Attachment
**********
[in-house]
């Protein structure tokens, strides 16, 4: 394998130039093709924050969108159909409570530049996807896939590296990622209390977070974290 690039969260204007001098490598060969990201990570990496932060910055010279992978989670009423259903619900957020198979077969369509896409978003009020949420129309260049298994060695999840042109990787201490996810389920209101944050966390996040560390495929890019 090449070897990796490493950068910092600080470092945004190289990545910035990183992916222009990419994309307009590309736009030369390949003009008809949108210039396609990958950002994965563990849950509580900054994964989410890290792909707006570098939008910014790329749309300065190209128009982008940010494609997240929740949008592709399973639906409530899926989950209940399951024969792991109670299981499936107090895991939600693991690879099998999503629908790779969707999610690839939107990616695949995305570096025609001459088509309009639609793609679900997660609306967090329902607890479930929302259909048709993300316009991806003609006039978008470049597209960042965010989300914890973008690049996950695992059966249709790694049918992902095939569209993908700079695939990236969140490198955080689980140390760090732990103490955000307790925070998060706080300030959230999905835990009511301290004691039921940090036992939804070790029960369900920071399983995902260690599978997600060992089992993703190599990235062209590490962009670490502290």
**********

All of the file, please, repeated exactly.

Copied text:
[in-house]
């Protein structure tokens, strides 16, 4: 394998130039093709924050969108159909409570530049996807896939590296990622209390977070974290 690039969260204007001098490598060969990201990570990496932060910055010279992978989670009423259903619900957020198979077969369509896409978003009020949420129309260049298994060695999840042109990787201490996810389920209101944050966390996040560390495929890019 090449070897990796490493950068910092600080470092945004190289990545910035990183992916222009990419994309307009590309736009030369390949003009008809949108210039396609990958950002994965563990849950509580900054994964989410890290792909707006570098939008910014790329749309300065190209128009982008940010494609997240929740949008592709399973639906409530899926989950209940399951024969792991109670299981499936107090895991939600693991690879099998999503629908790779969707999610690839939107990616695949995305570096025609001459088509309009639609793609679900997660609306967090329902607890479930929302259909048709993300316009991806003609006039978008470049597209960042965010989300914890973008690049996950695992059966249709790694049918992902095939569209993908700079695939990236969140490198955080689980140390760090732990103490955000307790925070998060706080300030959230999905835990009511301290004691039921940090036992939804070790029960369900920071399983995902260690599978997600060992089992993703190599990235062209590490962009670490502290």